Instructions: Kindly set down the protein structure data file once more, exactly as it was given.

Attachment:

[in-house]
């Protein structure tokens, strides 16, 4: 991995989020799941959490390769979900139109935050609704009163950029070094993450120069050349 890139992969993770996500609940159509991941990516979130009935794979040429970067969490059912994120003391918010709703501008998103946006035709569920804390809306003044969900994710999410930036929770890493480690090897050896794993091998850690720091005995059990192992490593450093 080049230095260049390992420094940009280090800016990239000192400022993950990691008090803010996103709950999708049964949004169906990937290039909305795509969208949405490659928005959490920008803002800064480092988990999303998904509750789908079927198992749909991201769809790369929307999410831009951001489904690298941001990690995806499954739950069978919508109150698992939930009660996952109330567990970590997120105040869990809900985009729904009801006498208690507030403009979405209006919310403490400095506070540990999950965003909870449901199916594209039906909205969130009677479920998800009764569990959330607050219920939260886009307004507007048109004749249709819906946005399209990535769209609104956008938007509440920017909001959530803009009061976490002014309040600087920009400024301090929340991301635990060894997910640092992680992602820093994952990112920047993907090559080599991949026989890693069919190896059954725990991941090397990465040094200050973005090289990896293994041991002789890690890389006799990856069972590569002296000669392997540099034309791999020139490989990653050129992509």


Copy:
[in-house]
């Protein structure tokens, strides 16, 4: 991995989020799941959490390769979900139109935050609704009163950029070094993450120069050349 890139992969993770996500609940159509991941990516979130009935794979040429970067969490059912994120003391918010709703501008998103946006035709569920804390809306003044969900994710999410930036929770890493480690090897050896794993091998850690720091005995059990192992490593450093 080049230095260049390992420094940009280090800016990239000192400022993950990691008090803010996103709950999708049964949004169906990937290039909305795509969208949405490659928005959490920008803002800064480092988990999303998904509750789908079927198992749909991201769809790369929307999410831009951001489904690298941001990690995806499954739950069978919508109150698992939930009660996952109330567990970590997120105040869990809900985009729904009801006498208690507030403009979405209006919310403490400095506070540990999950965003909870449901199916594209039906909205969130009677479920998800009764569990959330607050219920939260886009307004507007048109004749249709819906946005399209990535769209609104956008938007509440920017909001959530803009009061976490002014309040600087920009400024301090929340991301635990060894997910640092992680992602820093994952990112920047993907090559080599991949026989890693069919190896059954725990991941090397990465040094200050973005090289990896293994041991002789890690890389006799990856069972590569002296000669392997540099034309791999020139490989990653050129992509």